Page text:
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To characterize children's bunk bed-related injuries.
Data are from the 2001–2004 National Electronic Injury Surveillance System – All Injury Program. Cases were defined as children aged 0–9 years treated for a non-fatal, unintentional injury related to a bunk bed.
An estimated 23000 children aged 0–9 years were treated annually in emergency departments for bunk bed fall-related injuries, including 14600 children aged <6 years. Overall, 3.2% were hospitalized. The injuries sustained were largely fractures, lacerations, contusions and abrasions, and internal injuries, with 25.2% injured in a fall from the top bunk. The most commonly injured body region was the head and neck.
Strategies are needed to reduce the most serious injuries. Bunk beds should meet CPSC standards, and the youngest children should not sleep or play in the upper bunk or on ladders. Making care givers aware of the risks, and modifying the living environment are essential.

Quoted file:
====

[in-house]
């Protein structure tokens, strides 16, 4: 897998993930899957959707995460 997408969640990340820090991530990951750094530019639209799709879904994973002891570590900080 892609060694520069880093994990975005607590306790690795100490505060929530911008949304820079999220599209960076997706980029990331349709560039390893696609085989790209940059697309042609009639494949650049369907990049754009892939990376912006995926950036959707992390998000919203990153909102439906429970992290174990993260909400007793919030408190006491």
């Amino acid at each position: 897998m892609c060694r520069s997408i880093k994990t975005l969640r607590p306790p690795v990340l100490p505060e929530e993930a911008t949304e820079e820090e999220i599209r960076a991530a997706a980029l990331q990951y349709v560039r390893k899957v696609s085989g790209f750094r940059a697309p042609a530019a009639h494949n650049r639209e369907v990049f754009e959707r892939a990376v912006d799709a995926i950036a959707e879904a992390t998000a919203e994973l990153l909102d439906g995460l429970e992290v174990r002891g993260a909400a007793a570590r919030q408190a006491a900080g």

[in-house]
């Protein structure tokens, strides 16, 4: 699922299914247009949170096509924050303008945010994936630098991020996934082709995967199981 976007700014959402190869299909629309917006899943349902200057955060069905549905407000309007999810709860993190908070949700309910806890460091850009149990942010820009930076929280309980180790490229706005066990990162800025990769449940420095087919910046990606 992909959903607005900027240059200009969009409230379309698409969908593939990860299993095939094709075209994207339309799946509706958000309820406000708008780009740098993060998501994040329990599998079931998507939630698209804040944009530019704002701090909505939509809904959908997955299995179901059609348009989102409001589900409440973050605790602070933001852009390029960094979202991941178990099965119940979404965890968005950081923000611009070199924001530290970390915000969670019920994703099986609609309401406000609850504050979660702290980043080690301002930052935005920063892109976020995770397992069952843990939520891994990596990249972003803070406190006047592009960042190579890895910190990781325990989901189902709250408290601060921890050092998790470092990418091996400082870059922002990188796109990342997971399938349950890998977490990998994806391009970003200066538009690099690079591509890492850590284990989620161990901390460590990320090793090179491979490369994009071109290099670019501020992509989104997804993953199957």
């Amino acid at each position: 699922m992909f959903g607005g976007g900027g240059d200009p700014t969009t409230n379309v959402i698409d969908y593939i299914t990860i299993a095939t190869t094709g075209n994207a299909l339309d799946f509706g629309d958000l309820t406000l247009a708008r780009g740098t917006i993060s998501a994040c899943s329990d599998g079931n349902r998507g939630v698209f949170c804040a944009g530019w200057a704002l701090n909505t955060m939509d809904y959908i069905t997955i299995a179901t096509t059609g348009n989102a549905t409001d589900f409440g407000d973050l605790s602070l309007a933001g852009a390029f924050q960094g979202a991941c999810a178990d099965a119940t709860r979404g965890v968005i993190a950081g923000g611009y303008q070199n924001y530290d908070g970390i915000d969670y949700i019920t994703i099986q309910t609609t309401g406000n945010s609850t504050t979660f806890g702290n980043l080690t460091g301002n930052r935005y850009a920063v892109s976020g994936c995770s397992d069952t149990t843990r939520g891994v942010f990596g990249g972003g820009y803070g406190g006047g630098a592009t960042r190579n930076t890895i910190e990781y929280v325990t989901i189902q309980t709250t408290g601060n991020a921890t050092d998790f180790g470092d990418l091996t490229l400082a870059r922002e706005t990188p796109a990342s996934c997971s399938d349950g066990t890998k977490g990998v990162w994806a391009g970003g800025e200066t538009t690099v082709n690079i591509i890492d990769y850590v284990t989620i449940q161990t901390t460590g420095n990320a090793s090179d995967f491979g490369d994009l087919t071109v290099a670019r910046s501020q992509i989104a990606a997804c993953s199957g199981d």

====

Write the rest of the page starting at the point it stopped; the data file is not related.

Free falls are a common source of pediatric head trauma.1 Falls account for the highest costs in unintentional home injuries, and the product associated with the highest cost in home injuries in young children was a bed.2 Most reports of bunk bed-related injuries come from outside the US and document serious injuries and the inherent risk of bunk beds, especially for very young children.3,4,5,6,7 As the main factors related to the extent of the injury in a fall are distance, the landing surface, and striking something, falling from the top bunk is of primary concern.
According to the US Consumer Product Safety Commission (CPSC), there were 91 reported bunk bed-related deaths between 1990 and 1999.8 These deaths were primarily related to entrapment and formed the basis for the mandatory standards for guardrails and openings to reduce the risk of injury from entrapment.9 According to these standards, bunk beds manufactured in or brought into the US after June 2000, must meet specifications for guardrails, bunk bed ends, openings, and cautionary labelling. For example, bunk bed guardrails must not be <5 inches above the mattress top. The label and safety tips provided by the CPSC recommend that children aged <6 years should not sleep in the upper bunk.10